Neuralink is a neurotechnology company co-founded by Elon Musk in 2016. The company’s goal is to create direct communication channels between the human brain and computers. The technology would mainly work through an implant called the “Link,” which is about the size of five stacked coins. The hardware would contain electrodes capable of both recording neural activity and stimulating specific regions of the brain. The aim of Neuralink is to supercharge human capabilities, treat neurological disorders like ALS or Parkinson’s, and ultimately achieve a symbiotic relationship between humans and artificial intelligence.
The Link Implant and its Potential Benefits
The implant, if successful, could treat paralysis, spinal cord injuries, and brain disorders. It could also potentially blur the line between human consciousness and computing, an idea that has long excited technologists, while feeding nightmares of a dystopian future taken over by cyborgs. The approval from the FDA for human testing comes as a great relief for Neuralink, which until now had been testing its implants in monkeys and other animals. Last year, Pew Research surveyed US adults and found that 78% do not want a computer chip implanted in their brains to process information faster.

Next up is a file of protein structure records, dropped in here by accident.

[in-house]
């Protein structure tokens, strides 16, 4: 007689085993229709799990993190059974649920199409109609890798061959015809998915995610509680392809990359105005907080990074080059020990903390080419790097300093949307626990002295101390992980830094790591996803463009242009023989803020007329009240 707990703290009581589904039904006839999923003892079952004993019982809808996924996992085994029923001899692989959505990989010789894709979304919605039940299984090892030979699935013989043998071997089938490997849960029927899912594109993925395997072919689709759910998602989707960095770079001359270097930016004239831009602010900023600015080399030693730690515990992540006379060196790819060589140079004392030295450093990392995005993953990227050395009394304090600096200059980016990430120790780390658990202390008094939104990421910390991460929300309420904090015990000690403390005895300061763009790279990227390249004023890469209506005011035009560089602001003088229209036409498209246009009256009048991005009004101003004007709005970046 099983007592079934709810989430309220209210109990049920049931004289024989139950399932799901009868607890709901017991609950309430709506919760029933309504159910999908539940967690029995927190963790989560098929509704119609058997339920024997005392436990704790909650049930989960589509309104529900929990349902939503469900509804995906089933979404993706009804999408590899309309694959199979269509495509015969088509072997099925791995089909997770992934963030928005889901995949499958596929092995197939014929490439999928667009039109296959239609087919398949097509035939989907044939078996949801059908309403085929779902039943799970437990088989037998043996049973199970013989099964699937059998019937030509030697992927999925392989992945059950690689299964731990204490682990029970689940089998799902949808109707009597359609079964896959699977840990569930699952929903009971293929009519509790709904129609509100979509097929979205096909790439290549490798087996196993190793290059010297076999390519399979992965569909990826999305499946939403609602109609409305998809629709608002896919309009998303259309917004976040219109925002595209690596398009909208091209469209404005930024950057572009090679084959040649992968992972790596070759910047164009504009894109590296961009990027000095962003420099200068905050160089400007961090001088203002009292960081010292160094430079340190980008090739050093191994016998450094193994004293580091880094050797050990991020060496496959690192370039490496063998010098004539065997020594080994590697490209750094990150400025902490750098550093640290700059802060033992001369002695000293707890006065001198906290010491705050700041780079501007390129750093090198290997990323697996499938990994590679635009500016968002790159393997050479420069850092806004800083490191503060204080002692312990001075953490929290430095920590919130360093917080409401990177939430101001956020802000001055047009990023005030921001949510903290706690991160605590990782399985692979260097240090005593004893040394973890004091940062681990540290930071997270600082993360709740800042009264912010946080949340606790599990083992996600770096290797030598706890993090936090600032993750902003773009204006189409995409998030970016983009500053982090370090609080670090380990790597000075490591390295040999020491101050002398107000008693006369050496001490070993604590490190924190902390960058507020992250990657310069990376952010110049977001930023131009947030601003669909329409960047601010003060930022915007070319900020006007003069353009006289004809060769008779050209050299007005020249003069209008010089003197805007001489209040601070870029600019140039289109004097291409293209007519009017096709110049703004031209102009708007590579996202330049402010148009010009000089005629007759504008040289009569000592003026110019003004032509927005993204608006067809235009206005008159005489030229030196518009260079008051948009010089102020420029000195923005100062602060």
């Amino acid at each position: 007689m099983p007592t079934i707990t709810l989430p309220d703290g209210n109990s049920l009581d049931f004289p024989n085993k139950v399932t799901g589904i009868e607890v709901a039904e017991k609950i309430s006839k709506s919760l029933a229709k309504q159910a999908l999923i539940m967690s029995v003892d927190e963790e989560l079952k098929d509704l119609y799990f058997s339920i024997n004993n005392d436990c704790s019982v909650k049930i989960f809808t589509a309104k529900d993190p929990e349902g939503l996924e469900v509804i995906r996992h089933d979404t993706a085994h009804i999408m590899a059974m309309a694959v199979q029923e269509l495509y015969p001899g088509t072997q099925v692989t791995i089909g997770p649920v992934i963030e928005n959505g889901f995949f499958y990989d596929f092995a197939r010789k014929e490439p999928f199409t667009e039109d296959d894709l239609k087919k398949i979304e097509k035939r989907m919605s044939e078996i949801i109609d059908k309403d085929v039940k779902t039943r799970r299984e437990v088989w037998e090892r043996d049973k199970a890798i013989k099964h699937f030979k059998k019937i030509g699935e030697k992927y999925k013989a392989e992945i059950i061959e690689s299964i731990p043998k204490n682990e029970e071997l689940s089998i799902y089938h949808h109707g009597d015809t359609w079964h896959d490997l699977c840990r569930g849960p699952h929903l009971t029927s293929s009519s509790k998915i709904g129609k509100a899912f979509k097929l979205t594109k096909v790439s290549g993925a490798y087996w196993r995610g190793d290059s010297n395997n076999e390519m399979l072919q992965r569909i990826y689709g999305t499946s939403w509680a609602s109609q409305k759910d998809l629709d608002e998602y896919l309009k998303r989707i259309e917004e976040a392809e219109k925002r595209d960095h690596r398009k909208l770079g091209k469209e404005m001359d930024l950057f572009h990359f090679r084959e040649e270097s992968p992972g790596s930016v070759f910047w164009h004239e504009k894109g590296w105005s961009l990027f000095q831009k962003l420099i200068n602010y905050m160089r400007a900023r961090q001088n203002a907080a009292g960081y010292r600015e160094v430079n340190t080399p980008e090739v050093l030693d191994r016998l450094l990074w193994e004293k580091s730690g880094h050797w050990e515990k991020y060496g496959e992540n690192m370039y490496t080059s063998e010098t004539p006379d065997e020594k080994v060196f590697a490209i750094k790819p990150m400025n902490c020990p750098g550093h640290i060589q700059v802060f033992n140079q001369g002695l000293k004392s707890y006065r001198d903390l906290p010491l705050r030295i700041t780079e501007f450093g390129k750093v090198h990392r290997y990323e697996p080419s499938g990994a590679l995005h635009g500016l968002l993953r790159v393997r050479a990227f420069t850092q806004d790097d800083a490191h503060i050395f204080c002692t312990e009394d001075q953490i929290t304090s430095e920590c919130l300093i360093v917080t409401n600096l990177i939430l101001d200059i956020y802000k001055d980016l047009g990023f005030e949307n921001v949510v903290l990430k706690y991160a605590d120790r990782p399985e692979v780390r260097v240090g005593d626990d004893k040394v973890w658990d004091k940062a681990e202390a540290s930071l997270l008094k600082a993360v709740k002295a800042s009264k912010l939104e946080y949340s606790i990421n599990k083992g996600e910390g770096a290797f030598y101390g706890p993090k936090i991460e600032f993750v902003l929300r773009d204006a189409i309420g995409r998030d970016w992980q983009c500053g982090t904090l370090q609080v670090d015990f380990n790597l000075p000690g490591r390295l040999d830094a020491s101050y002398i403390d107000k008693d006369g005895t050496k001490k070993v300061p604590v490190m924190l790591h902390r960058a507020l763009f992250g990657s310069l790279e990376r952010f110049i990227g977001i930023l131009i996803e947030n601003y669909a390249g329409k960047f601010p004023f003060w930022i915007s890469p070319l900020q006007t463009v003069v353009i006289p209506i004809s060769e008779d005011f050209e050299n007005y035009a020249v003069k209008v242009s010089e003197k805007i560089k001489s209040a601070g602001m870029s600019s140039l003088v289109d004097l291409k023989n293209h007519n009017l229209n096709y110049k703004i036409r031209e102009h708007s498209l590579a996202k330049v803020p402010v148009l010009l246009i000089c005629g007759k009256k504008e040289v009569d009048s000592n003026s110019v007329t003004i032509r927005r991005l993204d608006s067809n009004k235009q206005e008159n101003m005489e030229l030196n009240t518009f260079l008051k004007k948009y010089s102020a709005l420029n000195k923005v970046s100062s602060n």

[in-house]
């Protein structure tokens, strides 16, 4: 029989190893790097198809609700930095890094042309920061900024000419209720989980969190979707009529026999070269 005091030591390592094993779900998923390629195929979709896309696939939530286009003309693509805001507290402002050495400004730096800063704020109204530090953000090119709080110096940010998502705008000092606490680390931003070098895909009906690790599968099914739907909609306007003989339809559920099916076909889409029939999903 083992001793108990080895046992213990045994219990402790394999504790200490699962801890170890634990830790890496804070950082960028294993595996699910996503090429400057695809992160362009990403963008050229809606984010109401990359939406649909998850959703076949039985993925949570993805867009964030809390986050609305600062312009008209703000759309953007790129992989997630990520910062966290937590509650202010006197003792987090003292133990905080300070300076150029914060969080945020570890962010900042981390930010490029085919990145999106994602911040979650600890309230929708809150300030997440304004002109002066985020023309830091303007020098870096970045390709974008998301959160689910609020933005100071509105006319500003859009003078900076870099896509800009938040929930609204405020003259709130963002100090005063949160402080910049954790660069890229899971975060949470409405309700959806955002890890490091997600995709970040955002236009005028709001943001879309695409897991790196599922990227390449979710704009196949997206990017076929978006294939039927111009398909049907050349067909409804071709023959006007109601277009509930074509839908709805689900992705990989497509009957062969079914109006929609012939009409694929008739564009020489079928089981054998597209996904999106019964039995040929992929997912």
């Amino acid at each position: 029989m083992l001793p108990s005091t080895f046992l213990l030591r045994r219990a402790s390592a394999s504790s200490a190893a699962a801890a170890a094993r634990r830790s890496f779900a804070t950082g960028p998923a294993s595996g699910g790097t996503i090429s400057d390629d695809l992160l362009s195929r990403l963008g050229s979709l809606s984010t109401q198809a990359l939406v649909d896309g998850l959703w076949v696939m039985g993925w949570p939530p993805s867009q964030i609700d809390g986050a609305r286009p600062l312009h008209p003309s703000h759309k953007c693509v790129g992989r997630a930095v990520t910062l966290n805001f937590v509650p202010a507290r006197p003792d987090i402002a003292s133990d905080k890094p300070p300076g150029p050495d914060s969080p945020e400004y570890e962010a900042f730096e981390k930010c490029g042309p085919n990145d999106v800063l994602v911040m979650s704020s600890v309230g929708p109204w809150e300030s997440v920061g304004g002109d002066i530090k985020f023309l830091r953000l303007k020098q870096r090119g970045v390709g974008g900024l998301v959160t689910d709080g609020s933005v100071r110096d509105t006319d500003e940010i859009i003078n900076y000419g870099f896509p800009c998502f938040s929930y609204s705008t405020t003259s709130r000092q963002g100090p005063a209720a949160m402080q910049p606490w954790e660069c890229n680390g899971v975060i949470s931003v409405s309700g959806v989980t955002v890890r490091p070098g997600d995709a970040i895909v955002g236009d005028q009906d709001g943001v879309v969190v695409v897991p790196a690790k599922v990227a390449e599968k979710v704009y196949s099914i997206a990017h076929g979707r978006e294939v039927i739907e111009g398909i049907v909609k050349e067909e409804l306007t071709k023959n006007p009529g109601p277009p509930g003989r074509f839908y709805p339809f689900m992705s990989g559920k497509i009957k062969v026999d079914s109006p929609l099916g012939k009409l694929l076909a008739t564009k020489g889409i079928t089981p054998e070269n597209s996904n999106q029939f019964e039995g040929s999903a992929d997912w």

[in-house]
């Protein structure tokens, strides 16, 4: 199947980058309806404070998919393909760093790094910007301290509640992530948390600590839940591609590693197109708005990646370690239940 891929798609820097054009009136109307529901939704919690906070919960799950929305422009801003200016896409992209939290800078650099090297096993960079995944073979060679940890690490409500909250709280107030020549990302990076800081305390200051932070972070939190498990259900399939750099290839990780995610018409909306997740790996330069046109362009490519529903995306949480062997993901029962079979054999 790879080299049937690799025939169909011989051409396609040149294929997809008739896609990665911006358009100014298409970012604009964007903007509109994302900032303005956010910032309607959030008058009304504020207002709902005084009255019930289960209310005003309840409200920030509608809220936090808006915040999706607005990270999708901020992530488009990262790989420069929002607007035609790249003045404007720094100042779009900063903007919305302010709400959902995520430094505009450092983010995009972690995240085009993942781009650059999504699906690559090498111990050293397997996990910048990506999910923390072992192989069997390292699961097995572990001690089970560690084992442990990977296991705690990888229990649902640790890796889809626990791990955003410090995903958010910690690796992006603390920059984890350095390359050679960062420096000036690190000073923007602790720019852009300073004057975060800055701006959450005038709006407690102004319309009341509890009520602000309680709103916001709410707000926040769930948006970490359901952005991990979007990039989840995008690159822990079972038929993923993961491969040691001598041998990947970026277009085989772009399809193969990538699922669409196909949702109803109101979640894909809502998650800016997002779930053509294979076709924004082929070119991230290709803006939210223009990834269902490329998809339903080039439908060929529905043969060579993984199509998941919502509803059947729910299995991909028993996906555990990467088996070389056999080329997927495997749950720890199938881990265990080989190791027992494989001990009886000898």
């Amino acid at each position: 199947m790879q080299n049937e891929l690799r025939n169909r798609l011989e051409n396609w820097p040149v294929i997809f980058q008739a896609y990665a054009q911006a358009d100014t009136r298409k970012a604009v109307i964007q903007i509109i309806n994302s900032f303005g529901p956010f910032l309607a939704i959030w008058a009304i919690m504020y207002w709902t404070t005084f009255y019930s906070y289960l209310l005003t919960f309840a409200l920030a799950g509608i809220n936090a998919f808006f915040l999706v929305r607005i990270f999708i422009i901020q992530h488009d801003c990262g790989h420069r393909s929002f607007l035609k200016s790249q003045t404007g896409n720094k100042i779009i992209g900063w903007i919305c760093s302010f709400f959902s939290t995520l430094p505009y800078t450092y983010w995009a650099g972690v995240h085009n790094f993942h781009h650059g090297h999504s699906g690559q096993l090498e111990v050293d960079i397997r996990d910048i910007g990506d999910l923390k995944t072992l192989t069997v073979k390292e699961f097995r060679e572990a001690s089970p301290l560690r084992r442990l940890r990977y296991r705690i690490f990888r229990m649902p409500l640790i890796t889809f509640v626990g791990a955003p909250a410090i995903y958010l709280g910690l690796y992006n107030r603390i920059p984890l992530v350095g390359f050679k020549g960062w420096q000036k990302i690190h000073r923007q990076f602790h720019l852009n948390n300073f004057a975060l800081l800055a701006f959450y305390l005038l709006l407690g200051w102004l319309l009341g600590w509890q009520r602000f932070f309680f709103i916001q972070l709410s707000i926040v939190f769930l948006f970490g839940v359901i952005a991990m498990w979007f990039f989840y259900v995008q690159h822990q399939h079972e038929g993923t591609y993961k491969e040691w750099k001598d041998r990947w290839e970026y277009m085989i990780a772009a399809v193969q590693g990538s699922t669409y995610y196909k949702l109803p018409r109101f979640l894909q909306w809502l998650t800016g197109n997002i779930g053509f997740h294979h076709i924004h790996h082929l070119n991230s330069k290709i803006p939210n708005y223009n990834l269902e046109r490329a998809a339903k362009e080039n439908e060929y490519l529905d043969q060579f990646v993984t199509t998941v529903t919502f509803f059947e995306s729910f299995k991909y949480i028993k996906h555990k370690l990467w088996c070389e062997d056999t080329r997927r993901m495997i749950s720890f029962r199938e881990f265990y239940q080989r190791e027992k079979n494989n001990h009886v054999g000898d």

Other Companies in the Field
Other companies seeking to make a play in the sector include BrainCo, Kernel, and CTRL-Labs, now a part of Meta’s virtual reality division. Another implant project, designed for research purposes, is from company Blackrock Neurotech, which has also received FDA approval for human testing.
Concerns About Animal Testing
The FDA approval for human testing comes after reports emerged that the United States Department of Agriculture (USDA) had opened an investigation into potential violations of the Animal Welfare Act at Neuralink. The report estimated that Neuralink killed about 1,500 animals, including more than 280 sheep, pigs, and monkeys for research since 2018. The USDA refused to confirm or deny the report at the time. Arch-rival Synchron reportedly killed only about 80 sheep as part of its research, according to documents seen by Reuters.
Neuralink’s brain-implant technology could revolutionize the way humans interact with computers and treat neurological disorders. However, the implant’s potential benefits are met with concerns about ethical and animal welfare issues. With FDA approval for human testing, Neuralink can now move forward with its ambitious project. Other companies in the field are also seeking to make advances in brain-machine or brain-computer interface research.